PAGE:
Henry Urrutia working at Orioles complex, freshly motivated by return to Cuba

Orioles outfielder Henry Urrutia hits the game-winning home run in the ninth inning against the New York Mets at Camden Yards on Aug. 19, 2015 in Baltimore.
Orioles outfielder Henry Urrutia hits the game-winning home run in the ninth inning against the New York Mets at Camden Yards on Aug. 19, 2015 in Baltimore. (Greg Fiume / Getty Images)

Outfielder Henry Urrutia said a weeklong trip back to his native Cuba, from where he fled five years ago for an opportunity to play in the major leagues, has motivated him entering a pivotal spring training with the Orioles.

"I feel pretty good, because sometimes you forget why you left," Urrutia said. "When I get back, you can remember that. Now, I feel emotionally strong. Now, I know I again why I'm here. It was pretty fun and productive."


The week he spent from Dec. 29 to Jan 4 in his hometown of Las Tunas was a long-awaited trip home to see his mother, father, siblings and friends, Urrutia said. He was allowed to go back by the Cuban embassy because he was not playing internationally at the time of his defection — he was suspended at the time for his first defection attempt in 2010.

It wasn't without hiccups, though. At the airport, they didn't know he'd already had clearance to return, and briefly attempted to send him back to America. He also had to lock himself in his house to get alone time with his family, such was the rush of people who wanted to see the returning ballplayer from America.

"People walking around and coming in and saying, 'Henry, Henry Henry! I read you on my cell phone,'" Urrutia said. "It's amazing because now I know that people never forgot me in my country. I have friends, but all of these people that I don't know, that I never met, come into my house and are telling me, 'Hey, we're proud of you because you now are playing on the best level in the world and are representing this city.' So, it's pretty nice, but if you want to be with your family for more time, you've got to be out of the house."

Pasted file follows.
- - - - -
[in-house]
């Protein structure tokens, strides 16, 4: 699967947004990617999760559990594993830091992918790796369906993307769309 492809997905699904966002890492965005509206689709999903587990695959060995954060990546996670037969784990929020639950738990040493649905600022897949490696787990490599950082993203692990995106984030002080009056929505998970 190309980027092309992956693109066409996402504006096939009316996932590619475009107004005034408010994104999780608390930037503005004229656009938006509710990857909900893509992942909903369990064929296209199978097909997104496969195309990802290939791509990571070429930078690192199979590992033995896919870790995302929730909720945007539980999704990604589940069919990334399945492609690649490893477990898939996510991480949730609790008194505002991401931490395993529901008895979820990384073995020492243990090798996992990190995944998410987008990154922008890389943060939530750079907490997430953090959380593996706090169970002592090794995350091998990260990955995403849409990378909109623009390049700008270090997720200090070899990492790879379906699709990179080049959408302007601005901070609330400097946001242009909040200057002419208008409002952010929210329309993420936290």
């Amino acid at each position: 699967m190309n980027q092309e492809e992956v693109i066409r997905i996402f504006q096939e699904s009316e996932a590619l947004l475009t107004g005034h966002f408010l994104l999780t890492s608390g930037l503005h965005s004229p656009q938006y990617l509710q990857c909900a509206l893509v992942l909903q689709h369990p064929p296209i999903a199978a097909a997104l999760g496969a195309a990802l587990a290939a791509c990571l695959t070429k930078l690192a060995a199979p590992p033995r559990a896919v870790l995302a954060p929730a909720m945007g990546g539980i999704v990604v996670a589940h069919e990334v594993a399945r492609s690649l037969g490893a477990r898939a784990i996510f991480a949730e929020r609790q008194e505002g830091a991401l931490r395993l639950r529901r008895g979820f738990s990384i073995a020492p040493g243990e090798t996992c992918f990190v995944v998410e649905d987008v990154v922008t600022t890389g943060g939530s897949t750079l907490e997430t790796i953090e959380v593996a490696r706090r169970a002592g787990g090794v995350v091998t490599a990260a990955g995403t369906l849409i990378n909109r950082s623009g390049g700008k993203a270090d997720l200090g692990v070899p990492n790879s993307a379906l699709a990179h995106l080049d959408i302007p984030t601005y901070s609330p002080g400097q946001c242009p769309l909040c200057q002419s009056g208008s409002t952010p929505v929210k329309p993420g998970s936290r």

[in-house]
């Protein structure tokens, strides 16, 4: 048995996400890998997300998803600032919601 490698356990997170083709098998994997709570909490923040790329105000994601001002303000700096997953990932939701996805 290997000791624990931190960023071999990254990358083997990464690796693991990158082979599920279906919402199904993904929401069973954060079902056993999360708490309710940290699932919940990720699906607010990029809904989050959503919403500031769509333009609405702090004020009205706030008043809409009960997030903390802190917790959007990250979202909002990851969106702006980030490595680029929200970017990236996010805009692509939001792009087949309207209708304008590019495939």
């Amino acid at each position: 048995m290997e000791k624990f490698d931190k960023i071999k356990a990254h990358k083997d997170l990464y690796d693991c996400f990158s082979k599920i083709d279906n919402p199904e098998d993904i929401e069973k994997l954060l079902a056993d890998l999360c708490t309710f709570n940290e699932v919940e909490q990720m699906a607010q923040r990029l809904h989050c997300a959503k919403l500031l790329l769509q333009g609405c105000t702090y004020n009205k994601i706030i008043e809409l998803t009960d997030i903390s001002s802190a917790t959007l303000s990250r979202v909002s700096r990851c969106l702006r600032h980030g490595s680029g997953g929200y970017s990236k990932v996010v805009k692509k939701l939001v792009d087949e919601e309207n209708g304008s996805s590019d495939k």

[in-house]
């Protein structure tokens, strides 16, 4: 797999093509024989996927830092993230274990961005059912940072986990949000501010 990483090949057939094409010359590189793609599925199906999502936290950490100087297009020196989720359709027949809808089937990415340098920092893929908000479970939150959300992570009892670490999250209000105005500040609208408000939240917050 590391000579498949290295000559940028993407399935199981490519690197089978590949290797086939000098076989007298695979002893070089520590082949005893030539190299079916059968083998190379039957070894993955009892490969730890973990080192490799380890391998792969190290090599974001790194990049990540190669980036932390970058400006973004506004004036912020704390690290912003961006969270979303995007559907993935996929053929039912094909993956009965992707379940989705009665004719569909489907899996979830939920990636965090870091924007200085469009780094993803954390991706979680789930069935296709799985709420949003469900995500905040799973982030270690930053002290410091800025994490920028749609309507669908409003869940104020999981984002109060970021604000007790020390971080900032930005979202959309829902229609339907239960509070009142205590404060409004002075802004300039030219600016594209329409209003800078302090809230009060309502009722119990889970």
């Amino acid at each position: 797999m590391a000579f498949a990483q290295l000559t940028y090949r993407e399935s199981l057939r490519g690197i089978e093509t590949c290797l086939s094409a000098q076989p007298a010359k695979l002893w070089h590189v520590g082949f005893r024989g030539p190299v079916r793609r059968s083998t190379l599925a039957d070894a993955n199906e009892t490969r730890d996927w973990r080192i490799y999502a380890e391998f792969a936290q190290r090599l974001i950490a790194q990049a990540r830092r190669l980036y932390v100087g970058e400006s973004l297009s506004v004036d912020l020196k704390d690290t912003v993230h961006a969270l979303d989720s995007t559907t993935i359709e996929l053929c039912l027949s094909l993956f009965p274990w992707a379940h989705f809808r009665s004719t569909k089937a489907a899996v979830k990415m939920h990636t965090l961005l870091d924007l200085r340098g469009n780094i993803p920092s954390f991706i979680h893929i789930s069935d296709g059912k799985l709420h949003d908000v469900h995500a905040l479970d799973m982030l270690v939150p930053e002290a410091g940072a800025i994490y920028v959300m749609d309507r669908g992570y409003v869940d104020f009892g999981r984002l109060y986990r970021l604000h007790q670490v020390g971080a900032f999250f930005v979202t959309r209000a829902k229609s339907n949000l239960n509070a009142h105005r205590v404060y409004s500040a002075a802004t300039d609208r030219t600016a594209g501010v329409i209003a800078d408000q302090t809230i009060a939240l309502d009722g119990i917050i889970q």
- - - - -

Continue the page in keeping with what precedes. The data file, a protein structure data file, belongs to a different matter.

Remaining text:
The trip home provided him with a boost after a difficult few seasons in the Orioles organization. He battled injury in 2014, and was productive at Triple-A Norfolk last year before a brief call-up to Baltimore. He played 10 games with the Orioles, and hit an Aug. 19 walk-off home run against the New York Mets.

He was the only position player on the 40-man roster at the Orioles' Ed Smith Stadium complex this week during the minor league pitching minicamp, which ends Wednesday. He played winter ball in Venezuela, and is working to put back on the 16 pounds he lost because of an illness there.

Urrutia hopes to put that back on and then some this month before spring training begins, when he hopes for more opportunities with the major league club.

"I know this is my chance," Urrutia said. "I want my chance to get my at-bats. In spring training last year, it was 25 at-bats. That's what I want, my chance to prove what I can do in the big leagues. I know I can help the team. I can do a good job in the big leagues, but I need the chance to prove it. My work here right now is looking to the future, to the big leagues. That's why I'm here, that's why I left my country."